This was one of the projects born from having something in your stash for years, and finally spotting the missing piece in a discount bin half a world away and years later.
A long time ago, I had bought a roll of brown, plaid wool on discount. I wanted to make a kilt that didn’t look like a costume for a wedding or a Christmas pageant. But just under 7 usable yards, it wasn’t enough. So it just sat around in my stash.
Several weeks ago, I found 2.25 meters (no yards in Jolly Ol’ England) of green tweed that was exactly what I wanted. Out of all the things that I didn’t bring to London when I moved here, I actually brought my wool stash in hopes of finding something to finish with.
I scoured the web for instructions and inspirations. I found this blog which gave me more than I ever knew one could know about pleats.
Finally, I watched a bunch of videos from 21st Century Kilts, which makes kilts in styles that were what I imagined. The big tips I picked up for making a more modern fit were:
- sit lower on the hip, more similar to how you wear trousers.
- control the length to hit below or at the bottom of the knee. It gives less “shocking” legs.
From the 8 yards brown wool, I was able to get 22 pleats at about 11 inches each. A knife pleat is essentially a fold. I had 5 inches folded back on a 6 inched of fabric. So the pleats are about 1 inch apart with 5 inches of fabric folded to the back. The deep pleats are what gives a kilt its weight and “swing.”
I used the green tweed to make the aprons. The bottom apron is single ply and the top is two ply. I used a french seam to attache the tweed aprons to the brown back. The seams are inside of the pleats, and not visible. When cutting the front apron, it is seamed to the back fabric at an angle, and you want to match that angle on the other side of apron to give it an even appearance. I folded the apron down the middle and chalked the left seam onto the right half to get the matching line.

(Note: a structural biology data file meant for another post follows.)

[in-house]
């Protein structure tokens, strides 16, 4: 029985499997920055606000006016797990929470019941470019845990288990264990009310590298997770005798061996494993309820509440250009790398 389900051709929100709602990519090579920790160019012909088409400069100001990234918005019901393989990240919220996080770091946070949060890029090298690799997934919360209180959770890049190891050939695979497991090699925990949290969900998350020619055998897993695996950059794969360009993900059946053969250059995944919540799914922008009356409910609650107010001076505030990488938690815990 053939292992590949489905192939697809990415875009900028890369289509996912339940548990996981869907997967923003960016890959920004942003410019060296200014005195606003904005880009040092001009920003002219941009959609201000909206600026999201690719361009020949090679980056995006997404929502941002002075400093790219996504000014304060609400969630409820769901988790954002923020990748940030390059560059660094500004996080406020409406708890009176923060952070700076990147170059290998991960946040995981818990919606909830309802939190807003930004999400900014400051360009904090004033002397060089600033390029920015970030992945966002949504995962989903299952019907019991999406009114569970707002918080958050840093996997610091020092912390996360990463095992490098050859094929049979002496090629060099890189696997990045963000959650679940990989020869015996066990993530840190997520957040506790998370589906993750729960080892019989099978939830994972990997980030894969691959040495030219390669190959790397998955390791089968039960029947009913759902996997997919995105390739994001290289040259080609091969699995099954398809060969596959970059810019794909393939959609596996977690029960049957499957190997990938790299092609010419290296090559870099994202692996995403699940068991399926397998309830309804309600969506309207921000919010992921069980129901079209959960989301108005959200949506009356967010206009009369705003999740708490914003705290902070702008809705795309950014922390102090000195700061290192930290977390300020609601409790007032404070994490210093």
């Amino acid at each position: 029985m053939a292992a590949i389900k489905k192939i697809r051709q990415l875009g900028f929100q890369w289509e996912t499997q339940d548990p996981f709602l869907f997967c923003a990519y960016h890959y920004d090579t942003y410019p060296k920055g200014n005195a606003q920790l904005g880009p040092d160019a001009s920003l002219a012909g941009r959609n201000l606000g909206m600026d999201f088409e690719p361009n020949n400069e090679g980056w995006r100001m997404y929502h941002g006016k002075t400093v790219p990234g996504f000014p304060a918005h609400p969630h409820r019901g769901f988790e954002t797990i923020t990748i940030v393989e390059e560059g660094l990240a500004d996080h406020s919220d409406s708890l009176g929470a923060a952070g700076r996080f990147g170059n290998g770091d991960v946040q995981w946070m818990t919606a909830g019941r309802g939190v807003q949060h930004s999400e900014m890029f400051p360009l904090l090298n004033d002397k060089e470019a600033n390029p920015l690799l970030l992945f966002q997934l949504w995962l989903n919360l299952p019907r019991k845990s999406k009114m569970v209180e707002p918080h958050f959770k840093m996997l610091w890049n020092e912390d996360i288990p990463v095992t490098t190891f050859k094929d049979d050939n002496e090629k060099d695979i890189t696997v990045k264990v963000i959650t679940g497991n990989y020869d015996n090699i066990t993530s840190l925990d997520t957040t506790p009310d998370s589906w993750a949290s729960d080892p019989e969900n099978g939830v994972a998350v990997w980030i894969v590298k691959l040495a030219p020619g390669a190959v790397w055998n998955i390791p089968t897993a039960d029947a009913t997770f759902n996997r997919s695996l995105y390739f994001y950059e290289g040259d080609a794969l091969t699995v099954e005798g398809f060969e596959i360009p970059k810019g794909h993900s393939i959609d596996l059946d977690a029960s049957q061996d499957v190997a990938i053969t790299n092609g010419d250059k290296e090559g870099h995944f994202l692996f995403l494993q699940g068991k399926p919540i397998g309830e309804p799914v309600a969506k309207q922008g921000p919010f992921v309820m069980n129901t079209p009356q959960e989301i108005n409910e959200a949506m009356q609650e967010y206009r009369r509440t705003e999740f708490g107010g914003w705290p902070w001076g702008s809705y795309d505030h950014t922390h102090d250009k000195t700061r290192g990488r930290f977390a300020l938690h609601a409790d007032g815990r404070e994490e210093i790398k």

I frayed the right edge of the apron. To do this, you put in a stabilizing stitching and pick at the tweed until it starts to fray. I hid the straight stitch under a leather strap that I cut from the same hide I used for my buckle straps and saddle stitched it over the straight stitch.
The front apron is two ply, so there is a fold at the bottom and thus no need for a hem. However, the rest of the fabric isn’t proper “kilt” fabric. Proper “kilt” fabric has a stable selvage that you can use as the bottom without any hemming. My brown wool, no such luck. That meant 8 years of hand stitching a hidden hem — or approximately three evenings. (Hand stitching is the Devil’s work!)
I created a side pocket with scrap tweed. It has four button holes, so I can button into the kilt or remove it for a more traditional style. It is a simple pillow case pocket and I attacked the leather straps with grommits.